Kurtis Blow is the first hip hop artist to appear on national television. He peforms "The Breaks" on Soul Train on October.
Sequence - All female crew off of Sugar Hill records hits the charts with the release of the single “Funk You Up” .
Members of the High Times Crew are arrested for breakdancing at a Washington Heights subway -- photos of the incident in the New York Post .
Afrika Bambaata and his crew the Zulu Nation release their first 12" on Paul Winley Records called "Zulu Nation Throwdown Pt. 1".
Blonde releases "Rapture"after meeting Fab 5 Freddy and others during the Mudd Club era. Lead singer Debbie Harry raps.


• February--The Funky Four +1More are the first Hiphop musical guests on Saturday
Night Live.
• April--The first major news article on B-Boyin (a.k.a. Break Dancing), To the Beat
Y’all: Breaking is Hard to Do by Sally Banes, is published in the Village Voice.
• July--ABC’s 20/20 airs Rappin’ to the Beat, television’s first national news story on
• December--New York City mayor Ed Koch escalates his war on graffiti by allocating
$22.4 million to build double fences with razor-edged metal coils around 18 subway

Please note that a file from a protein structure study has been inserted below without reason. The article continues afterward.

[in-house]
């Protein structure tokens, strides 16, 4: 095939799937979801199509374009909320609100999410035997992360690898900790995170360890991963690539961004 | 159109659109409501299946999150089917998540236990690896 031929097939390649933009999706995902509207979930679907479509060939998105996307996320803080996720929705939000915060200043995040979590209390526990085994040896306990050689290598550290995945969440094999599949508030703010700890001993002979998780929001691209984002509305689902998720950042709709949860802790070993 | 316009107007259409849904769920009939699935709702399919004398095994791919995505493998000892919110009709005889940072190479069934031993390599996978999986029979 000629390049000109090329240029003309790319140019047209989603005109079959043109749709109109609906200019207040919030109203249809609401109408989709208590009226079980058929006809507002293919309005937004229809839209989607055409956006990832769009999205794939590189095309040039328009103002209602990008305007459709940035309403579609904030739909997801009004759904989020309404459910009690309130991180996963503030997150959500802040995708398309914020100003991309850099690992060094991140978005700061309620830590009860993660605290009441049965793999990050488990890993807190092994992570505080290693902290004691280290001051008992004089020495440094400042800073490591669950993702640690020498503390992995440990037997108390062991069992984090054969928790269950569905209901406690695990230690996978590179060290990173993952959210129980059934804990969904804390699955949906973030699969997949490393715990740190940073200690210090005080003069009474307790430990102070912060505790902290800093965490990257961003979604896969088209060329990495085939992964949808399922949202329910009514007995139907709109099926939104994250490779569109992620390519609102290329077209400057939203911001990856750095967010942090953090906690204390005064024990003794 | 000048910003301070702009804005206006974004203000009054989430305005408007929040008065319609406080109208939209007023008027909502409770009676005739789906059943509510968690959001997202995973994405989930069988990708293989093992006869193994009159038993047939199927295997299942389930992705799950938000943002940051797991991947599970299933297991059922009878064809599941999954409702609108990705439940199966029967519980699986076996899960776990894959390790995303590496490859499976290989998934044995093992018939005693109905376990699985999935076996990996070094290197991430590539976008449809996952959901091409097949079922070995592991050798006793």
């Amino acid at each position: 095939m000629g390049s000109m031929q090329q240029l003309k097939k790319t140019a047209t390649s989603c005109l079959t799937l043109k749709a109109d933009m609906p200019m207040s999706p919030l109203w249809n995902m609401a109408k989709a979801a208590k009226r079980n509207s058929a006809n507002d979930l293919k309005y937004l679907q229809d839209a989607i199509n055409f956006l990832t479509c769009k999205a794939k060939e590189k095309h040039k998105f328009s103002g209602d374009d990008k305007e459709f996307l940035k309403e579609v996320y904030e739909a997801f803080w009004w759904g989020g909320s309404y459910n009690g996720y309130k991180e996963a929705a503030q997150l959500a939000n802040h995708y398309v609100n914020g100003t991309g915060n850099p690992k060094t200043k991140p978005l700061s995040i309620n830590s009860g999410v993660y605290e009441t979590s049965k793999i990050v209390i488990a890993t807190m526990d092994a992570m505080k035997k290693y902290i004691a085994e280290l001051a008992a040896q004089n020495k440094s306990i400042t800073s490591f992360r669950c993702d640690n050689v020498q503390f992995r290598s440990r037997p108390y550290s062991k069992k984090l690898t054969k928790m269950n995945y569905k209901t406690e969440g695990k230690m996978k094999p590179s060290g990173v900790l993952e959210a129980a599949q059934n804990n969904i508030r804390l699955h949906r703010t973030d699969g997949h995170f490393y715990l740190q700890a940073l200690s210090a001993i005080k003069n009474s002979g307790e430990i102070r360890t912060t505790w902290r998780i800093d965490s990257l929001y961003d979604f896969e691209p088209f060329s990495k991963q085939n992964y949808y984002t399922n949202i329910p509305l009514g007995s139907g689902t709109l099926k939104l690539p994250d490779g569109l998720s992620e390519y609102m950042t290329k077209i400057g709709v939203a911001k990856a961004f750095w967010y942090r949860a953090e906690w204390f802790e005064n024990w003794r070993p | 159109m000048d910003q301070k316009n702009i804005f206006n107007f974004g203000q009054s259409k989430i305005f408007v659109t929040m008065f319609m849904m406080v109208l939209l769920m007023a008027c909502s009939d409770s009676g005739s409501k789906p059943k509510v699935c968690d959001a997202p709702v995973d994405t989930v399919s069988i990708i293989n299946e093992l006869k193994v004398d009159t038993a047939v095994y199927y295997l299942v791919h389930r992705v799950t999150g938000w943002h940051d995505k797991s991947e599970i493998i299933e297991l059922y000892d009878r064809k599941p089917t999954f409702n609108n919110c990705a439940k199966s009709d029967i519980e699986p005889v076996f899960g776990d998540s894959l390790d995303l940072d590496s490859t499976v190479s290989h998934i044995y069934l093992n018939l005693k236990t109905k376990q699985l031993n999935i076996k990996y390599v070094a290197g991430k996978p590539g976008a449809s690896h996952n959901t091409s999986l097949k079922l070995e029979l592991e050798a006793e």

yards, in addition to the dogs that were already patrolling. These new efforts do not
stop graffiti writers.
• Tom Silverman founds Tommy Boy Records in New York City. It becomes one of
Hiphop’s most influential labels featuring Afrika Bambaataa and the Soul Sonic Force,
De La Soul, Queen Latifah and others.


On February 14th, The Funky 4 plus One More performed their classic hit,"That's The Joint" on NBC's Saturday Night Live becoming the first hip hop Group to appear on national television.
Dynamic Rockers and Rock Steady Crew battle at the Lincoln Center.
Grandmaster Flash's "Adventures on the Wheels of Steel" is the 1st rap record to bring the real sounds of live DJ scratching on wax.
Disco Daddy and Captain Rapp's "Gigolo Rap" (Rappers Rapp #1989) is the first west-coast rap on vinyl.
ABC's 20/20 shows the first national television coverage of the "Rap Phenomenon".
Beastie Boys are formed: Adam Horovitz aka King Ad-Rock (b. October 31, 1966) ~ Adam Yauch aka MCA (b. August 5, 1964) ~ Michael Diamon aka Mike D (b. November 20, 1965).


• April--Planet Rock by Afrika Bambaataa and the Soul Sonic Force (Tommy Boy) is
released; it is certified gold four months later. Advanced for its time, it also deeply
influences what will later become the bass music style of Rap from the Southeast.
• July--Grandmaster Flash & the Furious Five’s “The Message” (Sugar Hill) explodes.
It’s widely hailed by many for demonstrating that Hiphop music can provide insightful
social commentary.
• October--Wild Style, directed by Charlie Ahearn, premieres. The first feature film
about Hiphop culture and its elements. Officially opens in 1983.
• December--The New York City Rap tour-featuring Emcees, DeeJays, Breakers,
Poppers, Lockers, and Graffiti Artists-travels to London and Paris. This is the first
international tour to feature all of Hiphop’s elements.